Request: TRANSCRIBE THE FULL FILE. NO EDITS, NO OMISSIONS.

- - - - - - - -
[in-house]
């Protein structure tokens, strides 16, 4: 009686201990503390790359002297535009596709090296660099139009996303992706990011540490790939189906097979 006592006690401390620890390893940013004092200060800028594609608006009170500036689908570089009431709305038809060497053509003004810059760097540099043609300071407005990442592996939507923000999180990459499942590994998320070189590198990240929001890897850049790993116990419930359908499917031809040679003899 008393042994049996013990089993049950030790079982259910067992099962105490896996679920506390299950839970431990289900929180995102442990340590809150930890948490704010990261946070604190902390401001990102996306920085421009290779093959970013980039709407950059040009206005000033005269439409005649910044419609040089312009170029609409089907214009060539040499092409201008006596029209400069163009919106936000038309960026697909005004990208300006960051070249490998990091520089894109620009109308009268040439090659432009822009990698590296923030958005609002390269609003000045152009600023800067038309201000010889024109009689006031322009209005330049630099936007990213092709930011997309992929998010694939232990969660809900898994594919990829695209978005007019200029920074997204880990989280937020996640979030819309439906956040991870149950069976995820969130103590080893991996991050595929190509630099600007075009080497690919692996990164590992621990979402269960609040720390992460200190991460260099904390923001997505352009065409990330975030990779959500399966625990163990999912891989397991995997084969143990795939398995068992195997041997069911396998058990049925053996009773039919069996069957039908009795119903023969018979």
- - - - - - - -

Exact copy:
[in-house]
């Protein structure tokens, strides 16, 4: 009686201990503390790359002297535009596709090296660099139009996303992706990011540490790939189906097979 006592006690401390620890390893940013004092200060800028594609608006009170500036689908570089009431709305038809060497053509003004810059760097540099043609300071407005990442592996939507923000999180990459499942590994998320070189590198990240929001890897850049790993116990419930359908499917031809040679003899 008393042994049996013990089993049950030790079982259910067992099962105490896996679920506390299950839970431990289900929180995102442990340590809150930890948490704010990261946070604190902390401001990102996306920085421009290779093959970013980039709407950059040009206005000033005269439409005649910044419609040089312009170029609409089907214009060539040499092409201008006596029209400069163009919106936000038309960026697909005004990208300006960051070249490998990091520089894109620009109308009268040439090659432009822009990698590296923030958005609002390269609003000045152009600023800067038309201000010889024109009689006031322009209005330049630099936007990213092709930011997309992929998010694939232990969660809900898994594919990829695209978005007019200029920074997204880990989280937020996640979030819309439906956040991870149950069976995820969130103590080893991996991050595929190509630099600007075009080497690919692996990164590992621990979402269960609040720390992460200190991460260099904390923001997505352009065409990330975030990779959500399966625990163990999912891989397991995997084969143990795939398995068992195997041997069911396998058990049925053996009773039919069996069957039908009795119903023969018979």